Selfkant is a cartographer’s nightmare town. Sorry, don’t want to scare you — the town itself is quite lovely — just if you were a map maker within the last 50 to 60 or so years, Selfkant would have made you bummed.
What the heck am I talking about? Thanks for asking — let me explain…
After the Second World War, Selfkant was no longer part of Germany. It was annexed to the Netherlands, for which it shares a large chuck of border, and residents were even given Dutch passports.
Selfkant — Top Areas Of Interest
It wasn’t until 1963 that Selfkant went back to its German roots. See, German — not German. Dutch — not Dutch. Confusing, no?
Well, at least Selfkant got a bit more worldwide recognition for belonging to the so-called Zipfelbund, a Federation of the four outermost German cities: List (northernmost), Görlitz (easternmost), Oberstdorf (southernmost), and good ol’ Selfkant (westernmost).
Selfkant’s 16 villages are quite tiny, one of which (Dieck) has only ten residents! It would be hard to try ducking your neighbor there, huh?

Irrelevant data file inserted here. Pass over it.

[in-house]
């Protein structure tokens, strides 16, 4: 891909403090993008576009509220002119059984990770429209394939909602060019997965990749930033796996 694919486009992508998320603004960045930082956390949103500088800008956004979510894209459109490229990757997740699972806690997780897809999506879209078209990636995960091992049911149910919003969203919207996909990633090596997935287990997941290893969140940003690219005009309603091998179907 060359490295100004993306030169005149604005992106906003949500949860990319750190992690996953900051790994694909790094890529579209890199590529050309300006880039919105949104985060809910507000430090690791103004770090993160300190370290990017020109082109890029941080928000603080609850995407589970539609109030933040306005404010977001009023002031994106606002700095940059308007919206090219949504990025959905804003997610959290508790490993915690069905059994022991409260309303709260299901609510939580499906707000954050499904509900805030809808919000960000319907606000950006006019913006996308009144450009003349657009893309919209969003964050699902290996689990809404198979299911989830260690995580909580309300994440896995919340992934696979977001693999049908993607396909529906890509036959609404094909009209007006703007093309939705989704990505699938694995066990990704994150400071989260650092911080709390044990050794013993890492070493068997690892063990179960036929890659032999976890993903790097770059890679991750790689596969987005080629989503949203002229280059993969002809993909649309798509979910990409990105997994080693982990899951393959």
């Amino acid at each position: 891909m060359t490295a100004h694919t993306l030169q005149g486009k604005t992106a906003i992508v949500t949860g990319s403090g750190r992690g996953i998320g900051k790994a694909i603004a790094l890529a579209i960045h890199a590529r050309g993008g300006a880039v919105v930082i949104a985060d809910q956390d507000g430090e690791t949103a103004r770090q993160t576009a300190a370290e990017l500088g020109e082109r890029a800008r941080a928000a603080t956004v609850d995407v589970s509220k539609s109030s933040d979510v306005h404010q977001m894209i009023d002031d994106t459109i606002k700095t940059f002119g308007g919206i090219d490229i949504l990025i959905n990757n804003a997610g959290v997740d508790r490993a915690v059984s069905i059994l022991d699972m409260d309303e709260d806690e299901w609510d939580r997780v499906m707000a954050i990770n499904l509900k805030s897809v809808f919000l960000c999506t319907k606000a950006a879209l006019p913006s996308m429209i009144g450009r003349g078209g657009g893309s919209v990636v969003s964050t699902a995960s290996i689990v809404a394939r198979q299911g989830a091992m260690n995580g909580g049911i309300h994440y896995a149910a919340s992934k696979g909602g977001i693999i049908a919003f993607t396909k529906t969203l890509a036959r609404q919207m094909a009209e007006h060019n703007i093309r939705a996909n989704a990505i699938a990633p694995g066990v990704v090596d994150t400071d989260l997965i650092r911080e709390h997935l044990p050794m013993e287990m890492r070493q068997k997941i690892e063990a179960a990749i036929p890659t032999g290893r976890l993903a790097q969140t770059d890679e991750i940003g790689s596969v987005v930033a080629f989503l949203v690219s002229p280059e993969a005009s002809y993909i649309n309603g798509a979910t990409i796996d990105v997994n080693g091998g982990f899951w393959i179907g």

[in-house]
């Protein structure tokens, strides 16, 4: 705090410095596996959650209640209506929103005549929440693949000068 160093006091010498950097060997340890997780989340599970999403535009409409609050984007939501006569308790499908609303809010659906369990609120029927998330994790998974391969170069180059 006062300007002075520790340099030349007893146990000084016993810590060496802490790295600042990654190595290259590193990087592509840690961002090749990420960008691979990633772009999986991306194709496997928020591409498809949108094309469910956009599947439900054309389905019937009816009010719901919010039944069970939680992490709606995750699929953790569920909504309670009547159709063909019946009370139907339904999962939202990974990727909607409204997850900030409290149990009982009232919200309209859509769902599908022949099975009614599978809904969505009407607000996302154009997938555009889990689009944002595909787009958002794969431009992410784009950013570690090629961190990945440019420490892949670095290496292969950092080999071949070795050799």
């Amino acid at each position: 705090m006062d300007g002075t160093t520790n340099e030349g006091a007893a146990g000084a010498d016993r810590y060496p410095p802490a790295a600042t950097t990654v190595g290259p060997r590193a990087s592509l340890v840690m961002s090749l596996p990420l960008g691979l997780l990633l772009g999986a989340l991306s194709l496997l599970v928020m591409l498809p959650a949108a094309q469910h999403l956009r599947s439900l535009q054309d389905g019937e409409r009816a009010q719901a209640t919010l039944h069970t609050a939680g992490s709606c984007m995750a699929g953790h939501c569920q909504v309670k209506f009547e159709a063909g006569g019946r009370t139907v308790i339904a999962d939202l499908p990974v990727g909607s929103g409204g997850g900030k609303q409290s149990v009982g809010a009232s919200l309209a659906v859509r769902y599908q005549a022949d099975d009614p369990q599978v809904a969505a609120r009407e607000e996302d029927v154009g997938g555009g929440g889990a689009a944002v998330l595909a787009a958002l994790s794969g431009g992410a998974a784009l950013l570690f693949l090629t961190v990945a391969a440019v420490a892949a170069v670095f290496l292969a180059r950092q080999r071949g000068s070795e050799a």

Despite any border or other issues of citizenship, Selfkant has lots of windmills in the area — just in case you’re the type to find them historical and romantic (like I do). Yes, I said it R-O-M-A-N-T-I-C.
And I’m gonna say it again because the old steam trains could be considered romantic. The steam train museum is only a few Euro and I haven’t met a little boy yet that doesn’t love trains.
Just a quick tip, there’s an animal park (a.k.a. petting zoo, called a Tierpark here in Germany) in neighboring Gangelt, that’s perfect for a day of family fun.
The Farmer’s Museum, a little less romantic but, still quite informative. It’s only open April to October on Wednesdays and Sundays from 1pm-6pm.
Back to the romantic parts of Selfkant, which would be walking along a few of the nature protected areas where you’ll see plenty of flowers and other local fauna blooming.
I don’t think all the natural areas care about old borders and whatnot; and with German, Dutch, and English widely spoken you won’t either. So long as you’re not a cartographer, right? ;-)